Checking Your Driving Record for Traffic Tickets

By: Josh Tyson June 23, 2012
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So, you've lost track of your traffic tickets, eh?

Or, maybe the better scenario is, it's been a while since that last traffic violation and you aren't sure about its details, i.e. the exact nature of the offense, whether you accumulated points, and how long it will remain on your record.

Even better, you got a traffic ticket a few years ago, dealt with the consequences, and just want to make sure it's no longer haunting you.

Whatever the case, your state makes it pretty easy to check on any outstanding traffic tickets you have. Just order a copy of your driving history.

Order Your Driving Record

Basically, you can order your driving record in one of two ways:

  • From your Department of Motor Vehicles (DMV).
  • From third-party vendors.

Most DMV branches let drivers order driving records in person or through the mail. Some also allow telephone and online application.

Likewise, third-party providers usually let driver order records via the telephone, postal mail, or online.

Although driving records generally are a matter of public record (meaning lots of people can order them), be prepared to prove your identity. Most states, and all third-party companies, charge a fee.

Traffic Ticket Information On Your Driving Record

Once you get your driving record, you'll find information about traffic violations from the past certain number of years. Most state's provide three- and five-year histories, though some states allow people to order a 10-year record.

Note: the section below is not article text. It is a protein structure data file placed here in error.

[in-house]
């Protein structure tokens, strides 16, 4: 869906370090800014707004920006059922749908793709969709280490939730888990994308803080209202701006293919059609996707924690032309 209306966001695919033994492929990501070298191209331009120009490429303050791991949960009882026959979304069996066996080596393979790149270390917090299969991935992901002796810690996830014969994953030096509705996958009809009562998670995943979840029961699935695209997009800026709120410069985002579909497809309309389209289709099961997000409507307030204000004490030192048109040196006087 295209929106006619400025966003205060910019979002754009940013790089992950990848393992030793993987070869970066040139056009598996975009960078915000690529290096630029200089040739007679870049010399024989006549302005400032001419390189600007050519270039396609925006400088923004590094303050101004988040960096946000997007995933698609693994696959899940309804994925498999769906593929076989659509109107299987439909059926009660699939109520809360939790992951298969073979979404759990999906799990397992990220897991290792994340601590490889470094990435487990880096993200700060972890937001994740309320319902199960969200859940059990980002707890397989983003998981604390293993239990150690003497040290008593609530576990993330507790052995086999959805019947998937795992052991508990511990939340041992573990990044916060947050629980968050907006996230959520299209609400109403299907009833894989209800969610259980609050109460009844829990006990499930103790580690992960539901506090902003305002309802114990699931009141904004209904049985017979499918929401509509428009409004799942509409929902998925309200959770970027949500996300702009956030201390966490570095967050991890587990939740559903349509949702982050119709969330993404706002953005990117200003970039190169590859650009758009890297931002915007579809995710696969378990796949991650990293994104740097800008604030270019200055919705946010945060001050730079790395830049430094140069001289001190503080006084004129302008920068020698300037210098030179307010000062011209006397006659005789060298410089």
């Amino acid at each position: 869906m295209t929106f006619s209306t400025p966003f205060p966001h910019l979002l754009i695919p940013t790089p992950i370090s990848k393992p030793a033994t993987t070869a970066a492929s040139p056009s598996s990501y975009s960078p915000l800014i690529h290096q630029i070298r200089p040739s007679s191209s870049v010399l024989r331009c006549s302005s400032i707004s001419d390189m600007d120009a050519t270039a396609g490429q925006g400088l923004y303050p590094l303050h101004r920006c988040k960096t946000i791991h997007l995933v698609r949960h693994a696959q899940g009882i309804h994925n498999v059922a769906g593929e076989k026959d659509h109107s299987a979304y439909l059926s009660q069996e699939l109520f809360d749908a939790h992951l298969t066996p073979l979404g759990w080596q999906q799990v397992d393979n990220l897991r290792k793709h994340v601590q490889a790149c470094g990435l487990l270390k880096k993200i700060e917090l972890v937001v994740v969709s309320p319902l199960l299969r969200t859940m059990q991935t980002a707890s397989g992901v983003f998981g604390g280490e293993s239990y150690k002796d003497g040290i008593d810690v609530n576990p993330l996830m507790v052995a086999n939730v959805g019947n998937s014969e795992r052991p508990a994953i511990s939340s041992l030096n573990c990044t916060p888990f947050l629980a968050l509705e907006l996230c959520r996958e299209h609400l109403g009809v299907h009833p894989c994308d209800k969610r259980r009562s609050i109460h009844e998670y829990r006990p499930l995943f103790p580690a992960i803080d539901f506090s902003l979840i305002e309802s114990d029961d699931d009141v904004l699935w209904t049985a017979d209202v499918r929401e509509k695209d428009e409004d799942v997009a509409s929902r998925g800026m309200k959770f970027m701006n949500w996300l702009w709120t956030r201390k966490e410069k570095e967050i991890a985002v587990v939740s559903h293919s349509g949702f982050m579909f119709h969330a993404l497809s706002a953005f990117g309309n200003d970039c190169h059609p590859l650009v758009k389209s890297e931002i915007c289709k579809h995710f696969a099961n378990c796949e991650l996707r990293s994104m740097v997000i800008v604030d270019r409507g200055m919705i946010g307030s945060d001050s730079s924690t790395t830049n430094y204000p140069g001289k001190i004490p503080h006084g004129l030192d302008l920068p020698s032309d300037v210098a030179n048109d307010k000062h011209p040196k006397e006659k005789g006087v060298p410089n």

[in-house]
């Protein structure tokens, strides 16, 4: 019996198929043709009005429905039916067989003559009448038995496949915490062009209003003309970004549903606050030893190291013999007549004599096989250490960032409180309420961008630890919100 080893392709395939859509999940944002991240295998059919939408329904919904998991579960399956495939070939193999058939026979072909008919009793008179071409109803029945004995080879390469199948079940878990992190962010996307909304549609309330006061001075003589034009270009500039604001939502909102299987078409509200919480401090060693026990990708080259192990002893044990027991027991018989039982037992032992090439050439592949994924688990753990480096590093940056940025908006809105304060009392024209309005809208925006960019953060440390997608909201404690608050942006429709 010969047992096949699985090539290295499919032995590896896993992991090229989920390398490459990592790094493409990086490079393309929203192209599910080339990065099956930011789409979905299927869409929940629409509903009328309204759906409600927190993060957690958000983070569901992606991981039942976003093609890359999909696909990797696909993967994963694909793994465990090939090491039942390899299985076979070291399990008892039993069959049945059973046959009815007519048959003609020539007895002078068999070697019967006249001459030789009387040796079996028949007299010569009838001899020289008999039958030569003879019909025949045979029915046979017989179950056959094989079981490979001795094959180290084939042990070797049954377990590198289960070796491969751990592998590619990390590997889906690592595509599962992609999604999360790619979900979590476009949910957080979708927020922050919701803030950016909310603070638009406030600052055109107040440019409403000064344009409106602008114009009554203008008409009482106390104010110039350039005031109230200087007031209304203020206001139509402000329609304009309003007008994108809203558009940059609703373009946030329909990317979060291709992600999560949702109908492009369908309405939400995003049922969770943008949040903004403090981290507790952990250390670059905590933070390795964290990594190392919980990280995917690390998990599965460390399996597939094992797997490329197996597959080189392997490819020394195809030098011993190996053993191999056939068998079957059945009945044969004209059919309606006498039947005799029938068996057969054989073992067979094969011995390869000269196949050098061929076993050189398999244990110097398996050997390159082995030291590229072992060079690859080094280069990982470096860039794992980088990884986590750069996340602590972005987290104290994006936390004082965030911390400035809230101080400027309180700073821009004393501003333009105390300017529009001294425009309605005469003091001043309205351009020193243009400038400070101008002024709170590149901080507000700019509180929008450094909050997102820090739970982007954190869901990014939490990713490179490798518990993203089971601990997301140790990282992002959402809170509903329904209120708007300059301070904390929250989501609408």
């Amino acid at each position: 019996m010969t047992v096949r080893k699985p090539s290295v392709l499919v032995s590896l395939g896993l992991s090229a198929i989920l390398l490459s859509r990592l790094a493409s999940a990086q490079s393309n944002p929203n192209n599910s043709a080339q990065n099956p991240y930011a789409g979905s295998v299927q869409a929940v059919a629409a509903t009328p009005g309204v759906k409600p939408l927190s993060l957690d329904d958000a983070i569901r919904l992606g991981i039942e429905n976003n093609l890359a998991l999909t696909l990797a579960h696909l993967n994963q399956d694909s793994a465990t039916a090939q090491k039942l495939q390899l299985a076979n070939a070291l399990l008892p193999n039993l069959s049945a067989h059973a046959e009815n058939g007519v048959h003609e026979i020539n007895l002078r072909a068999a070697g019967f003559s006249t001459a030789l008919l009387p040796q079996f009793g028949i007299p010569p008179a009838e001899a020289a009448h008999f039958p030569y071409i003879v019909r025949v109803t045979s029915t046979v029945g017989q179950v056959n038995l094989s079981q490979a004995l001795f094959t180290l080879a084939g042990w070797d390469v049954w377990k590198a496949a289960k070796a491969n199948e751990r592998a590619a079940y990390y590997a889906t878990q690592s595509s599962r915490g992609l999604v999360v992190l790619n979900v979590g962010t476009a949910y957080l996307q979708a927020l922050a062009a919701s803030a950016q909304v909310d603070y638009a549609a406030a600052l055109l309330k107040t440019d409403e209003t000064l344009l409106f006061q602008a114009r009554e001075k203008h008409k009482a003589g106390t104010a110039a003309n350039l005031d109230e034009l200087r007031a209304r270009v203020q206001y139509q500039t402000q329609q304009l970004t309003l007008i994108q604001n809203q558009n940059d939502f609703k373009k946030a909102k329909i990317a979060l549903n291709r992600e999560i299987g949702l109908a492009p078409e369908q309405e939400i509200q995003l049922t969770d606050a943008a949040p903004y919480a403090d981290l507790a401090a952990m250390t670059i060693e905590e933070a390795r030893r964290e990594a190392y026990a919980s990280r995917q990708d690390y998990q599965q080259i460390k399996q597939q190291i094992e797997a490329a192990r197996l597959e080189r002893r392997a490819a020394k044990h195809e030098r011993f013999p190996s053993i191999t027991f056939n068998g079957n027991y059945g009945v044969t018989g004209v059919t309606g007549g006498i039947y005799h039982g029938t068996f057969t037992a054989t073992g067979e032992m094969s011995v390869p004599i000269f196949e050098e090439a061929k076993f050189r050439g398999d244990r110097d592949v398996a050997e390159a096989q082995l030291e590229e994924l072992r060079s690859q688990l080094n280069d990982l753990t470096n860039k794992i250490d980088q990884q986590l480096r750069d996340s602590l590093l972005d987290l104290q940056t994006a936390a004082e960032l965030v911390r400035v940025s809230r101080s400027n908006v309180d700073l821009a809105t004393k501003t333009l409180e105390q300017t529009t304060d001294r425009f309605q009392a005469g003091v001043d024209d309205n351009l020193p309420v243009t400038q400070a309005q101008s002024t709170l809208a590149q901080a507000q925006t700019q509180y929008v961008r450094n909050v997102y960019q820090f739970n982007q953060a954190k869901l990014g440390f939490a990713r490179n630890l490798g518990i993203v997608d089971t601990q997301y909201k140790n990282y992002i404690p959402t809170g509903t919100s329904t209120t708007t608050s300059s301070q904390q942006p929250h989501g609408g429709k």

Within that information, you'll find out:

  • Specific details about all violations within that time frame. Depending on your state, this can include (and probably isn't limited to) the violation code number, description, and penalties. You'll probably see the date of the violation, too.
  • Accumulated points. Drivers who live in states with point systems will see the number of points associated with their violations.
  • Your license status, i.e. whether your driving privileges are in good standing or you have a suspended license.

Dealing With Your Driving History

Now that you know what's on your driving record, how do you deal with it?

Well, if it's clean, you move on; otherwise, you might:

  • Do some housekeeping. Haven't paid your fine yet? Still need to complete a defensive driving course? It's time to
  • Attend traffic school to reduce your driving record points (if an option in your state).
  • Start working toward getting back your driving privileges (if you're license is suspended or revoked). Depending on the violation, this might be as simple as paying your fine, or as involved as completing education classes and waiting until a certain time period passes before reapplying for your license.

Some drivers check to make sure traffic ticket information is left off their driving records, meaning, they completed a traffic school to have the violation or points removed, or enough time has passed that the ticket should be gone. If this is you and your record shows ticket information that should have been removed, contact the DMV or the court that handled your violation.

When was the last time you checked your driving record for traffic ticket information?

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